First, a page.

Foreign direct investments in Bangladesh fell to $1.6 billion in 2019 a drop of 56 per cent from 2018. Such inflows fell another 31.79 per cent in 2020 according to data provided by Bangladesh Bank. In order to attract foreign investments Bangladesh has setup 97 Economic Zones. Of this total, 29 are managed by the private sector while 68 by the government. While most the recently established Economic Zones remain vacant, the country received $4.08 billion worth of investment proposals in 2020countering the global downturn.

Despite a sharp fall in total exports (-11%), through skillful management of imports, Bangladesh has managed to post current account surplus of over $3.5 billion last year. The country's foreign exchange reserve reserves surpassed $40 billion in 2020. While most developed countries are struggling with excess debt burden, Bangladesh government is looking for investment opportunities for its massive idle dollar reserves.

With a combination of sheer luck and hyperactive pandemic response initiatives, Bangladesh has handled the Covid19 situation far better than its peers. The country, which has one of the lowest Covid-19 infection rates in the world, has launched massive vaccination drive recently to put an end to the pandemic. Bangladesh has registered an infection rate of just 15.3 per cent and a recovery rate of around 95 per cent. Deaths per million due to pandemic in Bangladesh is 49.51, which is less than half that of India. Just to put these figures in perspective, US deaths per million stands at 1,301.63 and United Kingdom 1521.51.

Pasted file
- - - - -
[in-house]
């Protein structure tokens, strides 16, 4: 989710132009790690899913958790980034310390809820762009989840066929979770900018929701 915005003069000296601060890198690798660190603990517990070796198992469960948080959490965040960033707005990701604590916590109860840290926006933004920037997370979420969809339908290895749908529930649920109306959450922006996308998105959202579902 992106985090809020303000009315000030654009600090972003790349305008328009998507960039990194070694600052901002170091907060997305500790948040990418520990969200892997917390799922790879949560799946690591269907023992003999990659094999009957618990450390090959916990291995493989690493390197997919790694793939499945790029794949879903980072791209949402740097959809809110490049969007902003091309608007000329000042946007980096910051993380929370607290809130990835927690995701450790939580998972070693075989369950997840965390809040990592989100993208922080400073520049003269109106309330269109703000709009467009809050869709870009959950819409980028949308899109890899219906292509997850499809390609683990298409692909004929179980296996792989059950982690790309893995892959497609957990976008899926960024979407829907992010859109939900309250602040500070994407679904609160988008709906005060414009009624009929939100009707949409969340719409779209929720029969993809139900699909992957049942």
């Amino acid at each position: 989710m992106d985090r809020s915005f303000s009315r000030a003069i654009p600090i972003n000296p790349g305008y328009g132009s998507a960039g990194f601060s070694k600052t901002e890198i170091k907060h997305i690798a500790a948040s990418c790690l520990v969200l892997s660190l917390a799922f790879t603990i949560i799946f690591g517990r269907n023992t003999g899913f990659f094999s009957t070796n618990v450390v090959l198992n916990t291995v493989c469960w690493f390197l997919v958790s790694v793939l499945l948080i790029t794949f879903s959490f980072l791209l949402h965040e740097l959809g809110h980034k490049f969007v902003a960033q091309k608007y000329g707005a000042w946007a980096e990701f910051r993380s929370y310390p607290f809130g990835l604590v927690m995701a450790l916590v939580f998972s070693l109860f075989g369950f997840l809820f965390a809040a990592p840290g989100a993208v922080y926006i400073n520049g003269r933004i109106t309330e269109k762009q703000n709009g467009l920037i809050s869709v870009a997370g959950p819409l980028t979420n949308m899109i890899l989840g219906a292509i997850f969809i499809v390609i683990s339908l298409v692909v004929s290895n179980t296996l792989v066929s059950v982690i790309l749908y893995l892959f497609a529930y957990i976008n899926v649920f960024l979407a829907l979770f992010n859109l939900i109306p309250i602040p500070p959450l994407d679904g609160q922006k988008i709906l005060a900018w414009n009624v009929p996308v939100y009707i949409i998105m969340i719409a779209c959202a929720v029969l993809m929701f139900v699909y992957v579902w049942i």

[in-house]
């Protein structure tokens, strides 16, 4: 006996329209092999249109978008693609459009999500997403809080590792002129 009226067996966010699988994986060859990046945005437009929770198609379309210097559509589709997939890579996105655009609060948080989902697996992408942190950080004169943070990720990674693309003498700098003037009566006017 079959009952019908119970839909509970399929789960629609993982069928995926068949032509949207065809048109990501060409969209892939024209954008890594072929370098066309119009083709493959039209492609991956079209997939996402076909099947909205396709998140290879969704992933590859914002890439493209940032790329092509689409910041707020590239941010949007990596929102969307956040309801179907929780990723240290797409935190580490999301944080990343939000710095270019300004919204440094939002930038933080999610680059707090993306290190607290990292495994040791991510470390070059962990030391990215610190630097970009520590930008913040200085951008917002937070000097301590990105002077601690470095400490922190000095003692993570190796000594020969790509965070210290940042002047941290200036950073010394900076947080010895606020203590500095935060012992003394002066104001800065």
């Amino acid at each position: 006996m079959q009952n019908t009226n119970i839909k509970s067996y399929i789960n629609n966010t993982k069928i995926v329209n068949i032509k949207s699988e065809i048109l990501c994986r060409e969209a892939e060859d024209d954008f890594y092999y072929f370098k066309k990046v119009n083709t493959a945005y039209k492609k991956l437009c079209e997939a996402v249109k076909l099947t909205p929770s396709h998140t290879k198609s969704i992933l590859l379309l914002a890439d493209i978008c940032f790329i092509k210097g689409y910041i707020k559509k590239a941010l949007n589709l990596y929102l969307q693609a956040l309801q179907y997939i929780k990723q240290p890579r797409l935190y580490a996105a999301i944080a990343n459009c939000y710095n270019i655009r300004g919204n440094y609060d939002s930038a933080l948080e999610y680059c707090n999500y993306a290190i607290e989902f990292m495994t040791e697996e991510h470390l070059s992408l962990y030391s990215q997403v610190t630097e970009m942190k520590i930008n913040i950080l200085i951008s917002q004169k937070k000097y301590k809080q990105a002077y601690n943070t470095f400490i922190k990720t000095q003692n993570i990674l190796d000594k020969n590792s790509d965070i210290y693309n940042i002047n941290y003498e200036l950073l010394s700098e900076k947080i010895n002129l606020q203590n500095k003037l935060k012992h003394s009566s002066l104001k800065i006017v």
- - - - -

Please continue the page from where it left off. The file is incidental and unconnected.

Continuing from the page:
For some time now, Bangladesh enjoys one of the lowest unemployment rates in the world. Currently it is below 4.2 per cent according to World Bank data. And the unemployment rate is trending even lower, almost unprecedented among the developing nations under current circumstances. Even Singapore today has a higher unemployment rate than Bangladesh!

The country has been making steady inroads in the global IT, Pharma and Freelancing industries. However, in order to continue on this growth trajectory, the government must cut down on pharma active ingredient imports, and allow the private universities to take lead in research and curriculum development.

According to a study by Standard Chartered Bank, Bangladesh is likely to recover faster than its Asian peers from the Covid-19 pandemic powered by domestic consumption and remittance inflow.

Undoubtedly, based on data provided by World Bank and other global agencies, Bangladesh is by far one of the top performing economies in the world today.  Clearly, Bangladesh is not competing with India or Pakistan based on socioeconomic stats provided by internationally renowned agencies. Taking into consideration its economic progress to date and improving future outlook, Bangladesh is well positioned to place itself in a different league altogether.

The country should seriously consider membership in ASEAN expeditiously which will provide increased access to technology and promote high value products& services trade in the near future.


Javed Hosein is Managing Director, Energis Power Corporation and the Trustee & Chairman, Finance Committee, Independent University, Bangladesh (IUB).